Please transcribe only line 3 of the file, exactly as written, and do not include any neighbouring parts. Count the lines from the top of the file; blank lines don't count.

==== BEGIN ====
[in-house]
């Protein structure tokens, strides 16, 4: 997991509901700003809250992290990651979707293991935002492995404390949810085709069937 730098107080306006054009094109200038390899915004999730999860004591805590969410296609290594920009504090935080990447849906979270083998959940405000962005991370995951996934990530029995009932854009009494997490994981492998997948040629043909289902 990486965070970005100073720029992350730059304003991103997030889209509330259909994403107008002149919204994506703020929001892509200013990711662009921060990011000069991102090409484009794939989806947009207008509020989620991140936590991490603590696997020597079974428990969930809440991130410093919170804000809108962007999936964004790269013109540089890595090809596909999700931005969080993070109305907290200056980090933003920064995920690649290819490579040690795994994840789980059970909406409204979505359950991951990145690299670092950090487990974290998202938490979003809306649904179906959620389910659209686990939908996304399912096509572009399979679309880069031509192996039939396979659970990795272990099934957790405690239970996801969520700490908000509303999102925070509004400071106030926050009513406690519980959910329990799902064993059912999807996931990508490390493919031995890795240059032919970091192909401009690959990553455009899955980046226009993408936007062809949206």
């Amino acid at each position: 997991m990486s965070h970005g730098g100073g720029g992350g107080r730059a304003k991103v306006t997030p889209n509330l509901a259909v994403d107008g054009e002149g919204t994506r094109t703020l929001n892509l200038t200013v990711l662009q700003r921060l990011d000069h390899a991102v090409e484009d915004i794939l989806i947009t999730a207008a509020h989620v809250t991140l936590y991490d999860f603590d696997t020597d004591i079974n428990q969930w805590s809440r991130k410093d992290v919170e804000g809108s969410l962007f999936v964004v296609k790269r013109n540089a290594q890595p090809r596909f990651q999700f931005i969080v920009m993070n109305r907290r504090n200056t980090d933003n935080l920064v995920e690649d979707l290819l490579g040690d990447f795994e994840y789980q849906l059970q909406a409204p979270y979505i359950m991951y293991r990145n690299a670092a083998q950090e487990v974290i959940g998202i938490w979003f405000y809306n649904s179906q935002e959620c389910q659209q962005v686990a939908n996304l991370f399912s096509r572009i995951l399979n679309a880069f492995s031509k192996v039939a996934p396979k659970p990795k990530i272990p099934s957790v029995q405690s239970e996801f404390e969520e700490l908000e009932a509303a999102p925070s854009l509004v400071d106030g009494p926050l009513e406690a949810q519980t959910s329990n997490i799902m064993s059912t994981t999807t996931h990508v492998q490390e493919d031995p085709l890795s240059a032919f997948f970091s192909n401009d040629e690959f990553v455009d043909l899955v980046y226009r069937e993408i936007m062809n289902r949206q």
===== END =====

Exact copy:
């Amino acid at each position: 997991m990486s965070h970005g730098g100073g720029g992350g107080r730059a304003k991103v306006t997030p889209n509330l509901a259909v994403d107008g054009e002149g919204t994506r094109t703020l929001n892509l200038t200013v990711l662009q700003r921060l990011d000069h390899a991102v090409e484009d915004i794939l989806i947009t999730a207008a509020h989620v809250t991140l936590y991490d999860f603590d696997t020597d004591i079974n428990q969930w805590s809440r991130k410093d992290v919170e804000g809108s969410l962007f999936v964004v296609k790269r013109n540089a290594q890595p090809r596909f990651q999700f931005i969080v920009m993070n109305r907290r504090n200056t980090d933003n935080l920064v995920e690649d979707l290819l490579g040690d990447f795994e994840y789980q849906l059970q909406a409204p979270y979505i359950m991951y293991r990145n690299a670092a083998q950090e487990v974290i959940g998202i938490w979003f405000y809306n649904s179906q935002e959620c389910q659209q962005v686990a939908n996304l991370f399912s096509r572009i995951l399979n679309a880069f492995s031509k192996v039939a996934p396979k659970p990795k990530i272990p099934s957790v029995q405690s239970e996801f404390e969520e700490l908000e009932a509303a999102p925070s854009l509004v400071d106030g009494p926050l009513e406690a949810q519980t959910s329990n997490i799902m064993s059912t994981t999807t996931h990508v492998q490390e493919d031995p085709l890795s240059a032919f997948f970091s192909n401009d040629e690959f990553v455009d043909l899955v980046y226009r069937e993408i936007m062809n289902r949206q």